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Dialysis

What is dialysis?

Dialysis is a treatment that does the work of a healthy kidney. Namely, it's used to remove waste, salt and extra water so they don't build up in the body. It also helps control blood pressure and keeps a safe level of potassium, sodium and other chemicals in your blood.

When is dialysis needed?

Dialysis is needed when your kidney function is less than 10-15%.  This is when your kidneys can no longer take care of your body's needs.

What does dialysis look like?

There are two types of dialysis: hemodialysis and peritoneal dialysis

Hemodialysis

In hemodialysis, an artificial kidney (called a hemodialyzer) is used to remove waste and extra chemicals and fluid from your blood. Hemodialysis treatments typically last about four hours and are done three times a week.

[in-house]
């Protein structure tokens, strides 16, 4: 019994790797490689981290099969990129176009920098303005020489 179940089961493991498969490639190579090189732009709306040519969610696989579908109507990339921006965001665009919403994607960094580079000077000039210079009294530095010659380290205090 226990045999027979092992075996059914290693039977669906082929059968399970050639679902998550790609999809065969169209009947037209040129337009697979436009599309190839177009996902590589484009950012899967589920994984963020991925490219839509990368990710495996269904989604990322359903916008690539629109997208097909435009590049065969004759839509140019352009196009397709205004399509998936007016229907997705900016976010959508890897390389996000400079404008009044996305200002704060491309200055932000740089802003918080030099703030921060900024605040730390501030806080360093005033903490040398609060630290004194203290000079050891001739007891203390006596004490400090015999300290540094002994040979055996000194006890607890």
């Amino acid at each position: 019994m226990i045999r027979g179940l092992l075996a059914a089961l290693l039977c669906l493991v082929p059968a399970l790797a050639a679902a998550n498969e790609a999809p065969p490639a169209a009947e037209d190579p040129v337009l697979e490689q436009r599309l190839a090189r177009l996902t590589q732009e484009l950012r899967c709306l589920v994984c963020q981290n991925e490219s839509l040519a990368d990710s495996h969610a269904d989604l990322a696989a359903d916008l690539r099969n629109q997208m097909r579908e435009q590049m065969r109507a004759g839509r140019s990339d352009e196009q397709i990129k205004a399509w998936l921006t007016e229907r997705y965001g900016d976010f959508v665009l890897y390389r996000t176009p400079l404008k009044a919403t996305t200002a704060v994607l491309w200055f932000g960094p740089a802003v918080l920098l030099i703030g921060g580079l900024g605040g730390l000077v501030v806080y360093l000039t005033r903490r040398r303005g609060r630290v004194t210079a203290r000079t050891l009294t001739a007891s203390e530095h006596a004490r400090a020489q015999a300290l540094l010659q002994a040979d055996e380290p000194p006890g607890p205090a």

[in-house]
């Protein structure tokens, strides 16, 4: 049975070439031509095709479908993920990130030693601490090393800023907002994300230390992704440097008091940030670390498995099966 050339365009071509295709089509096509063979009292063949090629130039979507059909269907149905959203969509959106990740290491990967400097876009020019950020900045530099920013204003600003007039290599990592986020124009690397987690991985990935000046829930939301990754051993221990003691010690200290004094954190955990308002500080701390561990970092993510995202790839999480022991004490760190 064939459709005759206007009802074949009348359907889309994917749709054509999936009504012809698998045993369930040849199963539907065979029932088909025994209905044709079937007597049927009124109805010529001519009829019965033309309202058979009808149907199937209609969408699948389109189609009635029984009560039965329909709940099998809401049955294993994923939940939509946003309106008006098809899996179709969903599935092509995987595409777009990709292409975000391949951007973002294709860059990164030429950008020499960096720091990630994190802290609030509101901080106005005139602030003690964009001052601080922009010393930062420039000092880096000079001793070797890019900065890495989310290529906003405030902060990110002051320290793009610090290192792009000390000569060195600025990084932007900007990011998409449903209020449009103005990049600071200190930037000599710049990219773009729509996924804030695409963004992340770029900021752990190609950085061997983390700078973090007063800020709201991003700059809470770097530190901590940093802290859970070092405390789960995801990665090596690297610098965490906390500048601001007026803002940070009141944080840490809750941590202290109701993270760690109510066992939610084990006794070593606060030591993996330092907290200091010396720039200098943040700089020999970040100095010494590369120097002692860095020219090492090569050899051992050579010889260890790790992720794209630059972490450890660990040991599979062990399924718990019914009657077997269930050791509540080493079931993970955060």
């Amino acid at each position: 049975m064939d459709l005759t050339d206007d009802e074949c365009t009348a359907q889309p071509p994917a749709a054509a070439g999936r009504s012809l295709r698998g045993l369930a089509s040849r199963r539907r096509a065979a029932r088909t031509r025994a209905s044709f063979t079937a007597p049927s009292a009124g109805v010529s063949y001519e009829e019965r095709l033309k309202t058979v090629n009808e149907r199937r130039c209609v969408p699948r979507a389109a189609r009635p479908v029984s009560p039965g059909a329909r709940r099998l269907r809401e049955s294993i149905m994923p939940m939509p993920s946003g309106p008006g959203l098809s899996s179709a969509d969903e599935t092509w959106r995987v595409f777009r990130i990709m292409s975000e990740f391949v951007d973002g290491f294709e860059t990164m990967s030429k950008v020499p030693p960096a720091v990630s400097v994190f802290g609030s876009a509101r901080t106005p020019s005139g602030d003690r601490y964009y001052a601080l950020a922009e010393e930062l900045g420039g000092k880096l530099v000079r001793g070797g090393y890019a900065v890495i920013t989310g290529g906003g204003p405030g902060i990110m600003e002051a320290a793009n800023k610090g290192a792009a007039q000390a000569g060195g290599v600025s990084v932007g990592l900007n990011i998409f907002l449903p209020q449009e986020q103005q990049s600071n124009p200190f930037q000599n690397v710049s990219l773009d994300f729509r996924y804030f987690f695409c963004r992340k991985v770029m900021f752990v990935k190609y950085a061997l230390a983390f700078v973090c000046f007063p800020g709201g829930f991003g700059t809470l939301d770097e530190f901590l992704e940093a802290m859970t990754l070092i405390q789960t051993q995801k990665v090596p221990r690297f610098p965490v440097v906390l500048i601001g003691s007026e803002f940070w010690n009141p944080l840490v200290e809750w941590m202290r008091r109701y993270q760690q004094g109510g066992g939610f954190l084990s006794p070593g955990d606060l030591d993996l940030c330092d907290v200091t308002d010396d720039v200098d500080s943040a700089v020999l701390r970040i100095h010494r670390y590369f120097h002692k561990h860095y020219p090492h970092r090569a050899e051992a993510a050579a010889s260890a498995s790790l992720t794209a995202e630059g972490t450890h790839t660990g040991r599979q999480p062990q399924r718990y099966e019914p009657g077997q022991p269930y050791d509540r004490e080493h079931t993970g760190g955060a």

Peritoneal Dialysis

In this type of dialysis, your blood is cleaned inside your body through a catheter inserted into your abdomen. During the treatment, your abdominal area (called the peritoneal cavity) is slowly filled with a solution known as dialysate that filters out extra fluid and waste products. Peritoneal dialysis can usually be done at home, in some cases at night while you sleep.